A public hearing is scheduled for January 6, 2014 in San Francisco to take comments on the proposed facility for Bay ferries at Alameda Point. It is the Bay Conservation and Development Commission (BCDC) Design Review Board’s first hearing to determine if the project complies with guidelines for ensuring maximum public shoreline access, preserving scenic views, and enhancing the shoreline visual experience through appropriate design appearance.
Located on Hornet Avenue at Ferry Point Road near the U.S.S. Hornet on a four-acre site to be leased from the City of Alameda, the facility will service and maintain ferries owned by the Water Emergency Transit Authority (WETA) operating in the Central Bay. The project will include a 70-foot-tall four story building for maintenance, dispatch, and administrative tasks, a service yard, and floating berthing facilities for 12 vessels. Demolition of the old recreational dock and retaining wall, and dredging of the berthing area is scheduled to begin in the summer of 2014.
A variety of activities will take place at the facility, including refueling ferries from new underground fuel tanks, bilge and sewer pump-out, fluid replenishment, repair and replacement of vessel equipment, trash disposal, cleaning and painting of vessels, and storage and replenishment of concessionary items for passengers.
WETA, in consultation with BCDC staff, proposes enhancements to the adjacent park area owned by the city. The proposal that BCDC is seeking comment on would realign and extend the existing Bay Trail so that it better serves as a connection to the U.S.S. Hornet Museum and the existing public access areas through the maritime ship site to the Seaplane Lagoon. Approximately 100 feet of the existing trail and path would be removed and replaced with approximately 145 feet of new 10-foot wide trail and path.
According to the BCDC staff report, “In addition, a new 17-foot-wide extension of the Bay Trail would be constructed along the 289-foot northern length of the project site along Hornet Avenue. This portion of the trail would include a two-foot-wide landscaped area adjacent to the project site, 12 new street trees in three-foot by six-foot tree wells adjacent to a six-inch curb and an 11.5-foot-wide pedestrian and bicycle trail. Beyond this area and through the Hornet and MARAD [maritime ship] site, signage would indicate the route for pedestrians and bicyclists.”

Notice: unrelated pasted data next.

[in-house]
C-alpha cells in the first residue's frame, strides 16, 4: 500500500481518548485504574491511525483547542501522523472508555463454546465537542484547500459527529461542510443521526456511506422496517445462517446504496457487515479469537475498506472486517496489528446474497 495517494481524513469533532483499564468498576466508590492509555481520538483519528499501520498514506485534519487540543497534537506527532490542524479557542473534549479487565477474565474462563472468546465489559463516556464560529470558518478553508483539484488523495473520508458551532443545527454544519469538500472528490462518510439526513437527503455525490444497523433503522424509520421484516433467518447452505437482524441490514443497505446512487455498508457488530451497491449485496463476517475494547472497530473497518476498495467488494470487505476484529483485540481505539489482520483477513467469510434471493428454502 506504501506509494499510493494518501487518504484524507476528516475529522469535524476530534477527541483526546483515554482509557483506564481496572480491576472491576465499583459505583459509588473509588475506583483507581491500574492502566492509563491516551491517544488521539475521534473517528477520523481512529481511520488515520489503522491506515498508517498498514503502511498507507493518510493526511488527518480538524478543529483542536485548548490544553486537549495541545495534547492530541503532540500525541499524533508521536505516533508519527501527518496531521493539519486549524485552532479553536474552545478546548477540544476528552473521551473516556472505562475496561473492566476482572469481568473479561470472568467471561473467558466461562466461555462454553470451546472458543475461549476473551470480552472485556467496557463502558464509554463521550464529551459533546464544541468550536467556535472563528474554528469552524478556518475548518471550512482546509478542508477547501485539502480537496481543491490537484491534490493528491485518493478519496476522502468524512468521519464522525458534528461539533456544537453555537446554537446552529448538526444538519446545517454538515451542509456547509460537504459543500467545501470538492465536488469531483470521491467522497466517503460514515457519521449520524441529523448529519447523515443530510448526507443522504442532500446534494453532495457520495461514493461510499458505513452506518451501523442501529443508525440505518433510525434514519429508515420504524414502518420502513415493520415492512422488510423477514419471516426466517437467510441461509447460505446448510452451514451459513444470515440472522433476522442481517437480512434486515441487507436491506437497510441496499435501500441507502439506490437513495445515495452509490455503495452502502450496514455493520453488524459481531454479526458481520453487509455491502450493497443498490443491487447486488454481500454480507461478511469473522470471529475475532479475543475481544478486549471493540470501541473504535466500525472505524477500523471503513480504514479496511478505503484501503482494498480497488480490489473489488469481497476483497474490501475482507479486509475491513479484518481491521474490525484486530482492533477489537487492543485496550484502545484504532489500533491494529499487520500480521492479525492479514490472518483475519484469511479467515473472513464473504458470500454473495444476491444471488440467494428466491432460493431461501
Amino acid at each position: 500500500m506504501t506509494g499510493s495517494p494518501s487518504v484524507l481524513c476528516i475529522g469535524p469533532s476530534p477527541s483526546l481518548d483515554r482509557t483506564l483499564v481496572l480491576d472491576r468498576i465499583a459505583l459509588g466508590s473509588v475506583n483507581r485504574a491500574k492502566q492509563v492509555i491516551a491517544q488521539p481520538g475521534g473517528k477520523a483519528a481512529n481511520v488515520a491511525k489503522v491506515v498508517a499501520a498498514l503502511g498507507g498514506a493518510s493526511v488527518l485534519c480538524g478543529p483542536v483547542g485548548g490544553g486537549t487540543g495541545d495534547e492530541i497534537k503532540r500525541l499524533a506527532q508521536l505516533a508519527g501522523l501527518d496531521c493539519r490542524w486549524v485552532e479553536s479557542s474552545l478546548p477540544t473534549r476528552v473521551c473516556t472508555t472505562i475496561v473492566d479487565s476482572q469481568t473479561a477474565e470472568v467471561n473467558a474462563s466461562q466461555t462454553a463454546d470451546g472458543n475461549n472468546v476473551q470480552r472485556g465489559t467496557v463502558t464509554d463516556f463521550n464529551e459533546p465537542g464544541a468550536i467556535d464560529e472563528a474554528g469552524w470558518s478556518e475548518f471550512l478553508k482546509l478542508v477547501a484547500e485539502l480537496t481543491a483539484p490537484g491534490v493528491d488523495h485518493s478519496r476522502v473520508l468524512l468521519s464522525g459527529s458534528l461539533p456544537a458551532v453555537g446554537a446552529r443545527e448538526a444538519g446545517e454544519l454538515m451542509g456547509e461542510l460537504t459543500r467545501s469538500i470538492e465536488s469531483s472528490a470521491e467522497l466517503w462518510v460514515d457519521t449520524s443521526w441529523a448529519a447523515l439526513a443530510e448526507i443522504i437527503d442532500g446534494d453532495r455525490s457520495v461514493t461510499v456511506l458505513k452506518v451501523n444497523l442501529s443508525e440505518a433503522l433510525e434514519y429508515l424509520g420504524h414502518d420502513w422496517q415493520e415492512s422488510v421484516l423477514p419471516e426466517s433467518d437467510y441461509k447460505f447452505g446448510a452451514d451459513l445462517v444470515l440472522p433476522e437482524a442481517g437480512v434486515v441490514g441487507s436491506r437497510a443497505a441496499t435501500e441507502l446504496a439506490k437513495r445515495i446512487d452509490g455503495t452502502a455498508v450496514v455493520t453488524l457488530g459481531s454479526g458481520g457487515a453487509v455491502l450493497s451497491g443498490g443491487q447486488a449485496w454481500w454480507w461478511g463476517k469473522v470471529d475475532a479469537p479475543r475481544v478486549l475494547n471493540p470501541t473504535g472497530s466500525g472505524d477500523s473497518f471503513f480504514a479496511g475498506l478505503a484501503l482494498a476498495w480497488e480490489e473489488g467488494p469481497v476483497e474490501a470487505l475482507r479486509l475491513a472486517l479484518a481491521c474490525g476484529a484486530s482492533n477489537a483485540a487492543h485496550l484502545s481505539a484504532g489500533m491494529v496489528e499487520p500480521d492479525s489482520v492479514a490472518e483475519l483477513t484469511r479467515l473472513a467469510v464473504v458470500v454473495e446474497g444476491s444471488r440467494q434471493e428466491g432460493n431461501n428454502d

The BCDC report continues by saying, “Approximately 6,850 square feet of the park would be landscaped between the realigned trail and the project site, including irrigated turf and low lush planting with a break in the landscaping provided to create ‘windows’ into the work yard. Interpretive signage would describe the unique working waterfront activities. Nine trees in three clusters are proposed to better define the spatial qualities of the setting and to provide shade and visual interest. In addition, six benches are planned along the shoreline. Opposite the benches will be an interpretive sign describing the role and function of the WETA berthing facilities.”
One impact not accounted for in WETA’s state and federal environmental reviews is the displacement of harbor seals when WETA removes the old dock that is used as a haul out. Constructing an anchored floating platform nearby for harbor seals and birds would make up for the old dock that has served as a wildlife resting site since base closure 16 years ago. WETA should add a wildlife platform to its budget. Wildlife and the visiting public will greatly appreciate it.
The Monday, January 6, 2014 hearing will be held at the BCDC McAteer-Petris Conference Room, 455 Golden Gate Avenue, Suite 10600, San Francisco. The hearing begins at 6:30 pm. For information about the meeting, the public is directed to contact Ellen Miramontes at (415) 352-3643 or firstname.lastname@example.org.
Background info about the proposed ferry facility is on Alameda Point Info’s Ferry Maintenance Facility site.
2 thoughts on “Ferry Maintenance Facility Shoreline Public Access Hearing”
Interesting story. I think it’s a good use in that location. Maritime based jobs (it would be good to know how many are estimated), should be decent pay and might have some synergy with MARAD fleet activities. Could enhance Alameda’s position in expanded ferry service on the Bay.
Still think the City should shelve the Town Center, limit residents to improving existing units only and really focus on growing commercial uses.
Hi, Richard – thanks for your effort with the seal haul out. I run that corridor (and the whole base) several times a week, and it’s a magical place. I know the development is needed (and welcome some of it as a good addition to Alameda), but I’m especially happy to see the wildlife habitats saved.
Your photos are amazing – thanks for sharing them! Have you seen the Monarchs in the old campground this week? Stunning.